• Performance status at diagnosis was poorly documented (unknown for 75% of cases) as was weight loss (unknown for 72% of cases) and was, therefore, not included in analysis.[bmjopen.bmj.com]
Malaise
Pleural Effusion
  • The most common grade 3 or worse treatment-related adverse events included thrombocytopenia (11%), pleural effusion (8%), and increased lipase (7%).[targetedonc.com]
  • This is called pleural effusion. In people who have cancer, this fluid may contain cancer cells. The fluid is removed by a needle and examined for the presence of cancer cells.[webmd.com]
  • Patients with pleural effusion, massive pulmonary tumor, and contralateral supraclavicular nodes have been both included within and excluded from LD by various groups.[cancer.gov]
  • The most frequent serious adverse reactions reported in at least 2% of patients were pneumonia, dyspnea, confusional state, vomiting, pleural effusion, and respiratory failure.[mrknewsroom.com]
  • Methods Patients To be included in the study, patients had to have cytologically or histologically confirmed small-cell lung cancer; extensive disease (defined by distant metastasis, contralateral hilar-node metastasis, or both; those with pleural effusion[nejm.org]
Dyspnea
  • No unexpected toxicities were noted, and grade 3/4 toxicities were limited to neutropenia, fatigue, and dyspnea. None of the vascular endothelial growth factor polymorphisms evaluated were significantly associated with response.[ncbi.nlm.nih.gov]
  • Typical presenting signs and symptoms of SCLC include dyspnea, cough, fatigue, weight loss, bone pain and neurological problems for an average duration of 8-12 weeks.[symptoma.com]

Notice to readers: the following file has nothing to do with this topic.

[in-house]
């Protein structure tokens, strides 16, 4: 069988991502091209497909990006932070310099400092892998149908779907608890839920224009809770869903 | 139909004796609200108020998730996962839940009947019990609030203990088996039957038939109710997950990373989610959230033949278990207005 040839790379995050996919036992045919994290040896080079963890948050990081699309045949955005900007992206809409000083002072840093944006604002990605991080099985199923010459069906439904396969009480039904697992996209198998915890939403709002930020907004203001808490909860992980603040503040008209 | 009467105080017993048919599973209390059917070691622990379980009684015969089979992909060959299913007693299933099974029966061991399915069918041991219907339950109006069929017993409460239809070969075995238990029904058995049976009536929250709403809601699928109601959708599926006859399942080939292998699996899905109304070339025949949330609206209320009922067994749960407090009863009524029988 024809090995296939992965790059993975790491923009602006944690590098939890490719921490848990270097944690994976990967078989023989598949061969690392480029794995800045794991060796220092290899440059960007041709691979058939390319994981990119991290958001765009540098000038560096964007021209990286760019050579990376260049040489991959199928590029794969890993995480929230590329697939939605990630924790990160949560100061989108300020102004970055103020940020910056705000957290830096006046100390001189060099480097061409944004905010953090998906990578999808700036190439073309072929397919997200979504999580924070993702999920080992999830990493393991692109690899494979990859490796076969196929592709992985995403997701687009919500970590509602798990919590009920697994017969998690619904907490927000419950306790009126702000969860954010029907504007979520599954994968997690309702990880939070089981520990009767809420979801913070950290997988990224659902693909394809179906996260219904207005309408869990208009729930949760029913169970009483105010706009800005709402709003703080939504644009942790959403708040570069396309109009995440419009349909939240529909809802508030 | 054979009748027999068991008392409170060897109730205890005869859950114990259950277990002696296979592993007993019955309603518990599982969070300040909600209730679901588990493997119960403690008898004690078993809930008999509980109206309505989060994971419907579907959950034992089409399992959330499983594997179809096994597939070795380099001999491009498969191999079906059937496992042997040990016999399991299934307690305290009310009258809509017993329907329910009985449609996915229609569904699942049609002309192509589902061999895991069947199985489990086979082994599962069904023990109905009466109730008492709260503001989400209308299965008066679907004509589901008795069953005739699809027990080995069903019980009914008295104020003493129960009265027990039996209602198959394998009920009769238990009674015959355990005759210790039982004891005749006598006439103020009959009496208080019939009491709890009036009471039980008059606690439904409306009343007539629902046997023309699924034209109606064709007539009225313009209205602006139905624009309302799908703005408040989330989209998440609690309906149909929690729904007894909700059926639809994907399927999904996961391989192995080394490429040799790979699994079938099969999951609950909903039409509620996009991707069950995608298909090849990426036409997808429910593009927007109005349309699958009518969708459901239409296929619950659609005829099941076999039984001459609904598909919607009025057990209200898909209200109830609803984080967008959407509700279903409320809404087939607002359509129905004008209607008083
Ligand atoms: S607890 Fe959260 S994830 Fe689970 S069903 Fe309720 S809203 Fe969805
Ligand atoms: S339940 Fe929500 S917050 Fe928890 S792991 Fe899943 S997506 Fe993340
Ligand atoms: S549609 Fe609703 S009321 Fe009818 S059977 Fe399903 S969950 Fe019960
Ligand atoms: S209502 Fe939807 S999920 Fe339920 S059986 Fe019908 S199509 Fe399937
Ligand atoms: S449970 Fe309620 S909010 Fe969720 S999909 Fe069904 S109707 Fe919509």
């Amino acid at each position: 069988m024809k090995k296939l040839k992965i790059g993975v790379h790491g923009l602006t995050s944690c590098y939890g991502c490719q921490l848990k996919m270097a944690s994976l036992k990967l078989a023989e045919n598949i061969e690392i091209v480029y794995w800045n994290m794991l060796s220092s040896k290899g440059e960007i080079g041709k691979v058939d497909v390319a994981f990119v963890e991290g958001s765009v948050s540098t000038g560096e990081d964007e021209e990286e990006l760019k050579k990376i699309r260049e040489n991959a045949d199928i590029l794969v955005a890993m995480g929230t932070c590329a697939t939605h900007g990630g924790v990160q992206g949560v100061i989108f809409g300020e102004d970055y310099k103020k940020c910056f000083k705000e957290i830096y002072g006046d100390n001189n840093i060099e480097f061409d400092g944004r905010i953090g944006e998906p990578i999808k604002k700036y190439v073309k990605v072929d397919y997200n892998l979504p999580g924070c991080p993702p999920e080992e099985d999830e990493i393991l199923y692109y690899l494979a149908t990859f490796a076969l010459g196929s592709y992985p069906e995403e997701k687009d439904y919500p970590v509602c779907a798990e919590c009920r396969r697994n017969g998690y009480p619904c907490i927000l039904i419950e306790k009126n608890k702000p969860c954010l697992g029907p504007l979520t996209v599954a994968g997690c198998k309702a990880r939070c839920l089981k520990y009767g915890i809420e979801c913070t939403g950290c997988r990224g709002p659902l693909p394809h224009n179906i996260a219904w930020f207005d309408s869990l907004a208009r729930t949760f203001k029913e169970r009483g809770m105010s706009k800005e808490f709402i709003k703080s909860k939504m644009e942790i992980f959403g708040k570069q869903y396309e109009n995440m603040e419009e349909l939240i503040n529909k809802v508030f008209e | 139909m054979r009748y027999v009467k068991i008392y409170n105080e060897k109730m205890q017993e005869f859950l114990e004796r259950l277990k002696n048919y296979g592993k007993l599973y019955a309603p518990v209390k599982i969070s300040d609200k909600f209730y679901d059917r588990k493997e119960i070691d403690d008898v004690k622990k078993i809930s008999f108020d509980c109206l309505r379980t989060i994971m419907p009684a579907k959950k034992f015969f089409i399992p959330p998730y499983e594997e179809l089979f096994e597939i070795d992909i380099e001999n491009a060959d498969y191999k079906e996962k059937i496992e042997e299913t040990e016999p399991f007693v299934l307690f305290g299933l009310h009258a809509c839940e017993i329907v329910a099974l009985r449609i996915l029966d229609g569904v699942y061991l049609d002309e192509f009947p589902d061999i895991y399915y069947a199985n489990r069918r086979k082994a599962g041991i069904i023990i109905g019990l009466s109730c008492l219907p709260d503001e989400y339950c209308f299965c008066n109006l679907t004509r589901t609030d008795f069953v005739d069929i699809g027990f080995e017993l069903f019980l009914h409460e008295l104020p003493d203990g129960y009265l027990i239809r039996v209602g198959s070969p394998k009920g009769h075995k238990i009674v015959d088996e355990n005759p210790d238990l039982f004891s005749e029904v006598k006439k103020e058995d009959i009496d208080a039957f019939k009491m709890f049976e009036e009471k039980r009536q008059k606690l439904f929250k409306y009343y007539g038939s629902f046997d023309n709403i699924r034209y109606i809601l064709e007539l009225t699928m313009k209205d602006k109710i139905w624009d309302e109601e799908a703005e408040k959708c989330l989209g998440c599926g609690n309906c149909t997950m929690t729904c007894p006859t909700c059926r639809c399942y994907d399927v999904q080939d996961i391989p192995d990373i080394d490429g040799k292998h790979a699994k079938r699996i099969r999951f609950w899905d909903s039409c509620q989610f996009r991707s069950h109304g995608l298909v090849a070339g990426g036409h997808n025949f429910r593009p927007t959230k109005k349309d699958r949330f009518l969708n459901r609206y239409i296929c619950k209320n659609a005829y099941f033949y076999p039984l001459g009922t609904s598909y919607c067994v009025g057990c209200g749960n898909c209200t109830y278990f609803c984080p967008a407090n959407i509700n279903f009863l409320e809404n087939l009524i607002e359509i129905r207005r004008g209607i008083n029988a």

Cough
  • Typical presenting signs and symptoms of SCLC include dyspnea, cough, fatigue, weight loss, bone pain and neurological problems for an average duration of 8-12 weeks.[symptoma.com]
  • They are used to treat and prevent symptoms caused by recurrent non–small cell lung cancer, such as coughing, problems breathing, bleeding and pain. The type of endobronchial therapy used will depend on how quickly the symptoms must be treated.[cancer.ca]
  • Continued When to Seek Medical Care Consult a doctor if any of the following symptoms are present: Shortness of breath Coughing up blood Unexplained weight loss Voice change New cough or change in the consistency of a cough Unexplained persistent fatigue[webmd.com]
  • If it is a local recurrence, or in lymph nodes near the original tumor, symptoms may include a cough, coughing up blood, shortness of breath, wheezing, or pneumonia.[verywell.com]
  • Most patients with SCLC present with unspecific symptoms, such as new cough, a change in the pattern of their chronic cough or weight loss. This delays the time to diagnosis substantially.[breathe.ersjournals.com]
Hoarseness
  • Some of the symptoms of less advanced cancer include chronic cough, coughing up blood, chest pain, hoarseness, shortness of breath, wheezing, chest pain, weight loss, and loss of appetite. [14] A few more symptoms associated with the early progression[en.wikipedia.org]
  • Symptoms due to local growth of the tumor include the following: Cough Coughing up blood Shortness of breath Chest pain worsened by deep breathing Symptoms due to spread of the cancer to nearby areas include the following: Hoarse voice, resulting from[webmd.com]